External environmental acquaintance with the living body is executed by five sense organs namely netra (eye), karna (ear), nasa (nose), jivha (taste buds), and twak (skin)- S.Sh.1-15.
All dnyanendriyas i.e. sense organs are panchbhautic in composition. In spite of this fact, every indriya or sense organ perceives object/tanmatra of that mahabhuta from which it is originated or one which is predominant. For example, the eye is originated from teja mahabhuta and hence perceives the object of teja mahabhuta only i.e. it is capable of performing ‘rupagrahana’, i.e. visual perception only. An eye is not capable of perceiving senses like audio, tactile etc. Virtual dnyanendriyas or sense organs or centers of perception are minute and are located in brain and organs perceiving them like the eye, ear etc. are the instrumental sense organs or ‘adhishthana’ (Charaka Sh.1-138).
Charaka in Sutrasthana Ch. 8 has explained the functioning of Dnyanendriya. He has laid down panch-panchaka concept for this. It includes pancha dnyanendriya, predominant mahabhoota originating them, adhishthana, artha i.e. sense objects and buddhi i.e. interpreting brain center of that sense organ. It is as follows in case of Netra.
|Dnyanendriya adhishthana||Netra (Eye)|
|Artha/ sense object||Roopa tanmatra/sight i.e. perception of size, shape, colour etc. of an object.|
|Indriya buddhi / Visual centres.||It is created by togetherness of Chakshurindriya buddhi i.e. visual centres in occipital cortex, mann (mind) and atma (soul)|
Perception of an image is the function of drushti which is the location of Alochaka pitta. This sensation is conveyed through dhamanis to mann and atma through pranavayu and the sequence is responsible for the perception of an object. In this way the external object is perceived when atma unites/linked with mann; Mann unites with indriyabuddhi; Indriyabuddhi unites with tanmatra; Tanmatra unites with adhishthana; Adhishthana unites with mahabhuta; and Mahabhuta unites with minute virtual dnyanendriya located in the brain. In this process of perception of an object by eye, pranavayu and kapha located in shira play an important role. Healthy status of all sense organs depends upon homeostatic i.e. physiological conditions especially of pranavayu and tarpaka kapha. Once the above sequence is completed, then the image of a particular object is interpreted and perceived.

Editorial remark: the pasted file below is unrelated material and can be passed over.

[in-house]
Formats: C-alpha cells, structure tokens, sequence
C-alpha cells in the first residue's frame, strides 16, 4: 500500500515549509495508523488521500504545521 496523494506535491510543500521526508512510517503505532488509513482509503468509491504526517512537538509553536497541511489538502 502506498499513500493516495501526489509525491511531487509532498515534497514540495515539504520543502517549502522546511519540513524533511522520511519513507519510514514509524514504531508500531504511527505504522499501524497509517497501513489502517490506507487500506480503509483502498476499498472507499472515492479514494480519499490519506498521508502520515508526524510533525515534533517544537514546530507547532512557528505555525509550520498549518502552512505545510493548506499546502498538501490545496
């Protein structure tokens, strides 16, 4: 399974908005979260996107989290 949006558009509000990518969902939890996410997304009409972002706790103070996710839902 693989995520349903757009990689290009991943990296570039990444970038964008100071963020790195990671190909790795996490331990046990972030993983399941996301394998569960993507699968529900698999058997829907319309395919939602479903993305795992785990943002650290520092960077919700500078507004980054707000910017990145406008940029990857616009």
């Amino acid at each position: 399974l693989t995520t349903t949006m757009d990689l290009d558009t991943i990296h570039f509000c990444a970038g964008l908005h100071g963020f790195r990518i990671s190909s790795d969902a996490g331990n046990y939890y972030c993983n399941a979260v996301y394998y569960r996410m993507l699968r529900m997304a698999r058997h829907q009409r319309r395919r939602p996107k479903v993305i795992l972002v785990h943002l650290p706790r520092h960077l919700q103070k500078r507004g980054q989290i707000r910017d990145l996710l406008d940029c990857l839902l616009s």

Role of Dosha-Dhatu-Mala
The living body is sustained by 3 dosha, 7 dhatu, and 3 mala. All body functions are controlled by dnyanendriya, karmendriya, mann, and atma (S.Su 15-3). Dosha-dhatu-mala has to stay in equilibrium, their deviation either from physiology or towards pathology; triggers genesis of diseases. Following passages will explain how homeostatic conditions of dosha-dhatu-mala become responsible for normal functioning of dnyanendriya like Netra.